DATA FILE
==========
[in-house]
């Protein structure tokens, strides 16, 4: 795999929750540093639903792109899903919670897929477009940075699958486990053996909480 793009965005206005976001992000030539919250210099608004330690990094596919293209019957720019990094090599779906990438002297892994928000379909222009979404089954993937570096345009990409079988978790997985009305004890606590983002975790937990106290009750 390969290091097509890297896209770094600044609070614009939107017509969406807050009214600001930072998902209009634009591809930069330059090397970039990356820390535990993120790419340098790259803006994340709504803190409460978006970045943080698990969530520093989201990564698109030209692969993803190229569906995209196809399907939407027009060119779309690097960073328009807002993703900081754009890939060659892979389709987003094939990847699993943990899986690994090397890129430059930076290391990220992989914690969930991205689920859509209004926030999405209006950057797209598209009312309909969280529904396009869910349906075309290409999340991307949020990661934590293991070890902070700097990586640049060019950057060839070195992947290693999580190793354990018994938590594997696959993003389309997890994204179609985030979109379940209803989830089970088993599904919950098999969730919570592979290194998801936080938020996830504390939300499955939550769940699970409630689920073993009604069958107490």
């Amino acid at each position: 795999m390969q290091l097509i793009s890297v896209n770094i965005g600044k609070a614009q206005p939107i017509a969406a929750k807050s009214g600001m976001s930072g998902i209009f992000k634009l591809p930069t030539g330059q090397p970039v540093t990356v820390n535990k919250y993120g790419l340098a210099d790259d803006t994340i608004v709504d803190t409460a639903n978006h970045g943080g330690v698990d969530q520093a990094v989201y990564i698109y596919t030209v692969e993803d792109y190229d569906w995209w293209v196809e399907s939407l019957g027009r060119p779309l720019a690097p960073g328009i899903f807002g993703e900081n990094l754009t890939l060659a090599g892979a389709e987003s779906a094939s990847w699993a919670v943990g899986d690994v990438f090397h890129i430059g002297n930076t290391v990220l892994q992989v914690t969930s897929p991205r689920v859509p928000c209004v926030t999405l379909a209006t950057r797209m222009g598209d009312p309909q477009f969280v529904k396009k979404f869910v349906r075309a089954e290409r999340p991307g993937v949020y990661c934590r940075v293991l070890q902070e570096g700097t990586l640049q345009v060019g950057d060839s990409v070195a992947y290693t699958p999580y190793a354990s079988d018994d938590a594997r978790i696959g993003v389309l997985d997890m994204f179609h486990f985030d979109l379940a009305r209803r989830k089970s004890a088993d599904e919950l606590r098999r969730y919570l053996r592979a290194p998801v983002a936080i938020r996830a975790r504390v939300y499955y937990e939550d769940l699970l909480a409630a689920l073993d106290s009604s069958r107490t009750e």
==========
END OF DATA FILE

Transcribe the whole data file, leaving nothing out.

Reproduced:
[in-house]
């Protein structure tokens, strides 16, 4: 795999929750540093639903792109899903919670897929477009940075699958486990053996909480 793009965005206005976001992000030539919250210099608004330690990094596919293209019957720019990094090599779906990438002297892994928000379909222009979404089954993937570096345009990409079988978790997985009305004890606590983002975790937990106290009750 390969290091097509890297896209770094600044609070614009939107017509969406807050009214600001930072998902209009634009591809930069330059090397970039990356820390535990993120790419340098790259803006994340709504803190409460978006970045943080698990969530520093989201990564698109030209692969993803190229569906995209196809399907939407027009060119779309690097960073328009807002993703900081754009890939060659892979389709987003094939990847699993943990899986690994090397890129430059930076290391990220992989914690969930991205689920859509209004926030999405209006950057797209598209009312309909969280529904396009869910349906075309290409999340991307949020990661934590293991070890902070700097990586640049060019950057060839070195992947290693999580190793354990018994938590594997696959993003389309997890994204179609985030979109379940209803989830089970088993599904919950098999969730919570592979290194998801936080938020996830504390939300499955939550769940699970409630689920073993009604069958107490």
């Amino acid at each position: 795999m390969q290091l097509i793009s890297v896209n770094i965005g600044k609070a614009q206005p939107i017509a969406a929750k807050s009214g600001m976001s930072g998902i209009f992000k634009l591809p930069t030539g330059q090397p970039v540093t990356v820390n535990k919250y993120g790419l340098a210099d790259d803006t994340i608004v709504d803190t409460a639903n978006h970045g943080g330690v698990d969530q520093a990094v989201y990564i698109y596919t030209v692969e993803d792109y190229d569906w995209w293209v196809e399907s939407l019957g027009r060119p779309l720019a690097p960073g328009i899903f807002g993703e900081n990094l754009t890939l060659a090599g892979a389709e987003s779906a094939s990847w699993a919670v943990g899986d690994v990438f090397h890129i430059g002297n930076t290391v990220l892994q992989v914690t969930s897929p991205r689920v859509p928000c209004v926030t999405l379909a209006t950057r797209m222009g598209d009312p309909q477009f969280v529904k396009k979404f869910v349906r075309a089954e290409r999340p991307g993937v949020y990661c934590r940075v293991l070890q902070e570096g700097t990586l640049q345009v060019g950057d060839s990409v070195a992947y290693t699958p999580y190793a354990s079988d018994d938590a594997r978790i696959g993003v389309l997985d997890m994204f179609h486990f985030d979109l379940a009305r209803r989830k089970s004890a088993d599904e919950l606590r098999r969730y919570l053996r592979a290194p998801v983002a936080i938020r996830a975790r504390v939300y499955y937990e939550d769940l699970l909480a409630a689920l073993d106290s009604s069958r107490t009750e």